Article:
The case of Dabrowski v Greeuw serves as a stern reminder to Facebook users that online posts, particularly those targeting an individual or organisation, have real world consequences.

What happened?

The case centred around a Facebook post made by the defendant, Ms Greeuw, saying ‘separated from Miro Dabrowski after 18 years of suffering domestic violence and abuse. Now fighting the system to keep my children safe’. The plaintiff, Mr Dabrowski, alleged that the post was defamatory.

Mr Dabrowski called several witnesses including his brother (Mr Edward Dabrowski), sister (Ms Barbara Christie) and friends (Ms Christine Hill and Ms Amanda Draper). All four gave evidence that prior to seeing the disputed post, they had no doubts about Mr Dabrowski’s good character. After viewing the post, all the witnesses said they began to question whether there was a different side to Mr Dabrowski and if what was written was true.

What was the background?

The court comprehensively reviewed Mr Dabrowski’s past including an ex parte interim violence restraining order (IVRO) issued on 2 March 2012. Mr Dabrowski denied that he had ever engaged in domestic violence or domestic abuse and that he had never been abusive towards Ms Greeuw.

Ms Greeuw gave evidence of Mr Dabrowski’s conduct over the course of their marriage and alleged that he had periodically shouted at her, physically assaulted her, criticised her and prevented her from leaving the family home.

Did Ms Greeuw publish the post?

Mr Dabrowski was required to prove that the defamatory statement had been published to persons other than himself. Ms Greeuw maintained that she was unfamiliar with Facebook and was under the impression that all of her posts were private. Ms Greeuw alleged that the she did not type the words that were the subject of the action and that they were a complete fabrication created by Mr Dabrowski in a campaign against her.

Mr Dabrowski’s evidence was that all the witnesses alleged having seen the post on their computer screen. The court was satisfied that, on the balance of probabilities, Ms Greeuw had typed the words and posted them to her public Facebook page.

Was the post defamatory?

The general test is whether, upon viewing the publication, an ordinary reasonable person would think less of the person who is the subject of the imputations. Any published words are given their ordinary and natural meaning.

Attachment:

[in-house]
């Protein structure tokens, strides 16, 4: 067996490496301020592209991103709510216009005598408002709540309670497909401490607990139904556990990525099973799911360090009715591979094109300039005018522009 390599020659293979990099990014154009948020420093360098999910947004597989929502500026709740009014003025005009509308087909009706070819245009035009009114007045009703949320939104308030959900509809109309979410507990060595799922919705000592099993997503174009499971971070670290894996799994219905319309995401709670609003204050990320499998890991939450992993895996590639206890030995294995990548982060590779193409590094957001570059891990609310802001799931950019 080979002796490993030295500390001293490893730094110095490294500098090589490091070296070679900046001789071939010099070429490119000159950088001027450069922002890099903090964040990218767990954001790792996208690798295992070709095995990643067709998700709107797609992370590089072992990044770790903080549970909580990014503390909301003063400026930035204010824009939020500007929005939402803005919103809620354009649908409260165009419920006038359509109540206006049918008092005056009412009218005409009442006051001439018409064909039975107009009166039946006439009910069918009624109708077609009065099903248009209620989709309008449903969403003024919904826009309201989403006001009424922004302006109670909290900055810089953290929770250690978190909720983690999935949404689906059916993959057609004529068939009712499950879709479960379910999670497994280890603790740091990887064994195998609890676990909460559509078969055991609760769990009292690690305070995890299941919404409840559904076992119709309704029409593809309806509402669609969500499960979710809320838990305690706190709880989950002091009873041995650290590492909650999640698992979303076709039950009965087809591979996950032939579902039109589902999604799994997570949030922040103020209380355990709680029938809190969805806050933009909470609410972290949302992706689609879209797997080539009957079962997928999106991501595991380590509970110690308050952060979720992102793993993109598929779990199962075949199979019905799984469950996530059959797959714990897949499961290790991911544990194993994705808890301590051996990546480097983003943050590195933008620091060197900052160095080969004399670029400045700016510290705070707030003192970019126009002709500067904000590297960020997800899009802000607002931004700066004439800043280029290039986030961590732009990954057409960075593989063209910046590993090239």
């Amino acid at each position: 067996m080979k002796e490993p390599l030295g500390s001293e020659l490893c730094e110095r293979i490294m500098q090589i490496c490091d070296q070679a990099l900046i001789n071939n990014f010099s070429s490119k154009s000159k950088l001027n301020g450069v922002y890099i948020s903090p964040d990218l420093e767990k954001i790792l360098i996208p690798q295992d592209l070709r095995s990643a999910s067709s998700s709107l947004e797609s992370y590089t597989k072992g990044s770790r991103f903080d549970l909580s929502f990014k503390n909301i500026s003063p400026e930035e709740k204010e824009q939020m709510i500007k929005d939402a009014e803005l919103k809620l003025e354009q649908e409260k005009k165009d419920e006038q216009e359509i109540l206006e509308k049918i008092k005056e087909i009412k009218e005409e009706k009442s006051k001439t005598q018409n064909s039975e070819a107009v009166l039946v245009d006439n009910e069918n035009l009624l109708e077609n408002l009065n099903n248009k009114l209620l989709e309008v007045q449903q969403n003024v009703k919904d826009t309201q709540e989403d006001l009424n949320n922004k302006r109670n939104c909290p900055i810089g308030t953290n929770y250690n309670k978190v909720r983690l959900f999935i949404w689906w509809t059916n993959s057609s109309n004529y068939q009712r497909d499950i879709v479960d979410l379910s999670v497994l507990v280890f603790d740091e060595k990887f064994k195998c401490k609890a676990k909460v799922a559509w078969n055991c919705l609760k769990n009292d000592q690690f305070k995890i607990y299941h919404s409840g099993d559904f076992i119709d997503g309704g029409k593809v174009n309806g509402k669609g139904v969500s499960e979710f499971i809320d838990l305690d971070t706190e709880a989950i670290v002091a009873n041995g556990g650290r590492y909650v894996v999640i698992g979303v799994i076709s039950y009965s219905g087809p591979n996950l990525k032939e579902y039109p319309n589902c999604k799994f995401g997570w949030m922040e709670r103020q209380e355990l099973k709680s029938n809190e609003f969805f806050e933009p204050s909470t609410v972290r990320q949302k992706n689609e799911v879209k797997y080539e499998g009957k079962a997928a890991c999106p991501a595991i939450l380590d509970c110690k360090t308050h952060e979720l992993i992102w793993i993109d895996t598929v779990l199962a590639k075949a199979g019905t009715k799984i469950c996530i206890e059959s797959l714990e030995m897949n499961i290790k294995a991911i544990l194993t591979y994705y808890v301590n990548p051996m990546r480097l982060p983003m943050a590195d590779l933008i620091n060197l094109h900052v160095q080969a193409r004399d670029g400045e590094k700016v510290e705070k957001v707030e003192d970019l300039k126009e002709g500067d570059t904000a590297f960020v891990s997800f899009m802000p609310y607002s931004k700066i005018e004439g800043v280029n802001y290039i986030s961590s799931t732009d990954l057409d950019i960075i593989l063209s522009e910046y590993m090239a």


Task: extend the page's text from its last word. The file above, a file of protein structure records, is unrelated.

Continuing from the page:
What were the alleged imputations?

Mr Dabrowski plead that the post carried several imputations, including that he had subjected Ms Greeuw to domestic violence over 18 years, he had abused her over 18 years and the children were not safe in his presence.

The court held that the post contained all three defamatory imputations. Further, the court was satisfied that the natural and ordinary meaning of the words conveyed those imputations.

What were the defences?

Ms Greeuw raised the defence of justification, which can be established if the alleged imputations are substantially true as a matter of fact. Ms Greeuw was required to prove that, on the balance of probabilities, she was the subject of domestic violence and abuse and that their children were not safe in Mr Dabrowski’s presence.

While Ms Greeuw did provide oral testimony as to instances where she had been physically abused by Mr Dabrowski, the court was not prepared to accept her evidence as credible. The court determined that Ms Greeuw was not a credible witness because of several inconsistencies contained in her written evidence.

The court noted that there was no independent evidence to support Ms Greeuw’s allegations of domestic violence or abuse by Mr Dabrowski towards the children. The court held that Ms Greeuw had not proven on the balance of probabilities that she had been subject to domestic violence and abuse nor that the children were unsafe.

The defence of justification under the Defamation Act and at common law was deemed to have failed. The court found that Mr Dabrowski had been defamed.

What damages were awarded?

The court considered several factors when determining the amount of damages to be awarded to Mr Dabrowski. These factors included the gravity of the allegations, the extent of the publication, the nature and size of the audience and the mode of publication. The court highlighted that defamatory posts on social medical spread easily and are viewable worldwide. The court also considered Ms Greeuw’s conduct including her unwillingness to mediate, her conduct during cross-examination and her denial that she published the material subject to the claim.

The court held that the post had caused Mr Dabrowski personal distress, humiliation and harm to his reputation. The court awarded Mr Dabrowski that sum of $12,500, with interest at the rate of 6% per annum. Ms Greeuw was ordered to pay Mr Dabrowski’s costs.

What’s the take home message?

Social media allows us to communicate more efficiently than ever before, with users often venting their frustrations publicly and in the heat of the moment. This case warns that posts targeting an individual or organisation should be avoided at all costs unless the poster wants to risk much more expensive problems arising later on.